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Saturday, August 24, 2019
Dahr Jamail and Arkan Hamed
BAGHDAD, Apr 14 2006 (IPS) - As sectarian killings continue to rise in Iraq, the central morgue in Baghdad is unable to keep up with the daily influx of bodies – a minimum of 60 and sometimes more than 100, a morgue employee told IPS.
As sectarian killings continue to rise in Iraq, the central morgue in Baghdad is unable to keep up with the daily influx of bodies.
The morgue is receiving a minimum of 60 bodies a day and sometimes more than 100, a morgue employee told IPS on condition of anonymity.
“The average is probably over 85,” said the employee on the morning of April 12, as scores of family members waited outside the building to see if their loved ones were among the dead.
The family of a man named Ashraf who had been taken away by the Iraqi police Feb. 16 anxiously searched through digital photographs inside the morgue. He then found what he was looking for.
“His two sons were killed when Ashraf was taken,” said his uncle, 50-year-old Aziz. “Ashraf was a bricklayer who was simply trying to do his job, and now we see what has become of him in our new democracy.”
A report Oct. 29, 2004 in the British medical journal The Lancet had said that “by conservative assumptions, we think about 100,000 excess deaths or more have happened since the 2003 invasion of Iraq.”
In an update, Les Roberts, lead author of the report said Feb. 8 this year that there may have been 300,000 Iraqi civilian deaths since the invasion.
Such findings seem in line with information IPS obtained at the Baghdad morgue.
Morgue official said bodies unclaimed after 15 days are transferred to the cemetery administration to be catalogued, and then taken for burial at a cemetery in Najaf. As he spoke, three Iraqi police pick-up trucks loaded with about 10 bodies each arrived at the morgue.
At the cemetery administration, an official told IPS: “From February 1 to March 31, we’ve logged and buried 2,576 bodies from Baghdad.”
Requests by IPS to meet with administration officials at the Baghdad morgue were turned down for “security reasons.”
Several surveys have pointed to large numbers of civilian deaths as a result of the U.S.-led occupation.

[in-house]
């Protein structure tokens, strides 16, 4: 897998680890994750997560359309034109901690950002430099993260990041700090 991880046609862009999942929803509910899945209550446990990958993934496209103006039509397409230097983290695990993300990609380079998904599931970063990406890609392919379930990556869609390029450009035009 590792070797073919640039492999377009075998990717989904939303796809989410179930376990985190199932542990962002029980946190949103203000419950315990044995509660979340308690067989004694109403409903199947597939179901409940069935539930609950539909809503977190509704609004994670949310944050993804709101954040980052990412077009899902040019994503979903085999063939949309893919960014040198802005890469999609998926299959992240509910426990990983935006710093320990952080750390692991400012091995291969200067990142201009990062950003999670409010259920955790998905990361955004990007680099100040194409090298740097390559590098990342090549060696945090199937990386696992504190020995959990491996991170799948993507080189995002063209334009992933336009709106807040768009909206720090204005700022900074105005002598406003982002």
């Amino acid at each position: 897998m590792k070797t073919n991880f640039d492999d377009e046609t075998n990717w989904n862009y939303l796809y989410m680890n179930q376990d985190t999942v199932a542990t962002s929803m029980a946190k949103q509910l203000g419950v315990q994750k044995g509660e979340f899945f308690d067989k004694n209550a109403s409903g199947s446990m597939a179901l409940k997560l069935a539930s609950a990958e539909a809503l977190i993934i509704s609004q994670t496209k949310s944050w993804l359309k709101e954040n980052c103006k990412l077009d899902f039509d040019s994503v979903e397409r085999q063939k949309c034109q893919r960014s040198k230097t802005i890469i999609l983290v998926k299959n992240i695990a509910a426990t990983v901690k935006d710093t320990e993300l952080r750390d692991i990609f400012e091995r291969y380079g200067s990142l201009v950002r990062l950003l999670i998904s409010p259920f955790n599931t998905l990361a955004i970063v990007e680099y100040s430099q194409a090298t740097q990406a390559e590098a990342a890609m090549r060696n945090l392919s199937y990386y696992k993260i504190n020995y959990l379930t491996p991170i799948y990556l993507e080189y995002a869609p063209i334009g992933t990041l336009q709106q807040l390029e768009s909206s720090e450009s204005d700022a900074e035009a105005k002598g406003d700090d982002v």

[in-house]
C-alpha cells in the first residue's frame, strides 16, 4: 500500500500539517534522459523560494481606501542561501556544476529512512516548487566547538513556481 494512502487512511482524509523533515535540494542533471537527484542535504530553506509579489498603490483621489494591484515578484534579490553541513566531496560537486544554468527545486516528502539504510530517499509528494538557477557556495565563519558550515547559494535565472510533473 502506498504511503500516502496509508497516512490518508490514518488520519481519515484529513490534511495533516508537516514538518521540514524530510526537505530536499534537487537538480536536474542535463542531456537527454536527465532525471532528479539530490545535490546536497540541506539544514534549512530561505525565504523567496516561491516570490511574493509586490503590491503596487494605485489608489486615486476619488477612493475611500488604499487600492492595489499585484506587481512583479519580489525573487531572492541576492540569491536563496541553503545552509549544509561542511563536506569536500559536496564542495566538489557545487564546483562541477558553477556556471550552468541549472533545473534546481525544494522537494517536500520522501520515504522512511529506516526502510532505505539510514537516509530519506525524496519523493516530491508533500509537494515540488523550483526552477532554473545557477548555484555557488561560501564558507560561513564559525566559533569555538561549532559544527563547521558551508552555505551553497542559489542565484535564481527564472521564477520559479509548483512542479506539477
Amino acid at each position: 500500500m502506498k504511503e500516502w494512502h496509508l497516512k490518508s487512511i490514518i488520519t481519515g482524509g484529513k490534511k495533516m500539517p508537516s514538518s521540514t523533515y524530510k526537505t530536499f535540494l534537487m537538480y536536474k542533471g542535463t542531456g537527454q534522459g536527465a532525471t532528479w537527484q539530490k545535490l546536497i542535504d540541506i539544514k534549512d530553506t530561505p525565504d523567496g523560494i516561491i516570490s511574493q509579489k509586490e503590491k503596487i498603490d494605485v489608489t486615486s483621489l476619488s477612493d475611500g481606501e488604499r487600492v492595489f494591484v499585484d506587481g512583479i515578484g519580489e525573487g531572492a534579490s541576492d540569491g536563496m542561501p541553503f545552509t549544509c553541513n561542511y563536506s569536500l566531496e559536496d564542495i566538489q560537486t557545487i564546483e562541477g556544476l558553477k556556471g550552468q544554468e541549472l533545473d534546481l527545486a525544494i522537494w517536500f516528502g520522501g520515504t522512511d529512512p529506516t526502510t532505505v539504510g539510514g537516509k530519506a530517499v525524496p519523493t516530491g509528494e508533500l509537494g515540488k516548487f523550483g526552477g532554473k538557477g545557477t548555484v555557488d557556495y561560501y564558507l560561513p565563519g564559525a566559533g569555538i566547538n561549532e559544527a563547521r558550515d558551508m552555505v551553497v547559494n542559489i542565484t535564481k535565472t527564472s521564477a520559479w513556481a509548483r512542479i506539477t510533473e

Iraqiyun, a humanitarian group affiliated with the political party of interim president Ghazi al-Yawir reported Jul. 12 last year that there had been 128,000 violent deaths since the invasion. The group said it had only counted deaths confirmed by relatives, and that it had omitted the large numbers of people who simply disappeared without trace..
Another group, the People’s Kifah, involved hundreds of academics and volunteers in a survey conducted in coordination with “grave-diggers across Iraq.” The group said it also “obtained information from hospitals and spoke to thousands of witnesses who saw incidents in which Iraqi civilians were killed by U.S. fire.”
The project was abandoned after one of the researchers was captured by Kurdish militiamen and handed over to U.S. forces. He was never seen again. But in less than two months’ work, the group documented about 37,000 violent civilian deaths up to October 2003.
The Baghdad central morgue alone accounts for roughly 30,000 bodies annually. That is besides the large number of bodies taken to morgues in cities such as Basra, Mosul, Ramadi, Kirkuk, Irbil, Najaf and Karbala.
Dahr Jamail and Arkan Hamed
BAGHDAD, Apr 14 2006 (IPS) - As sectarian killings continue to rise in Iraq, the central morgue in Baghdad is unable to keep up with the daily influx of bodies.
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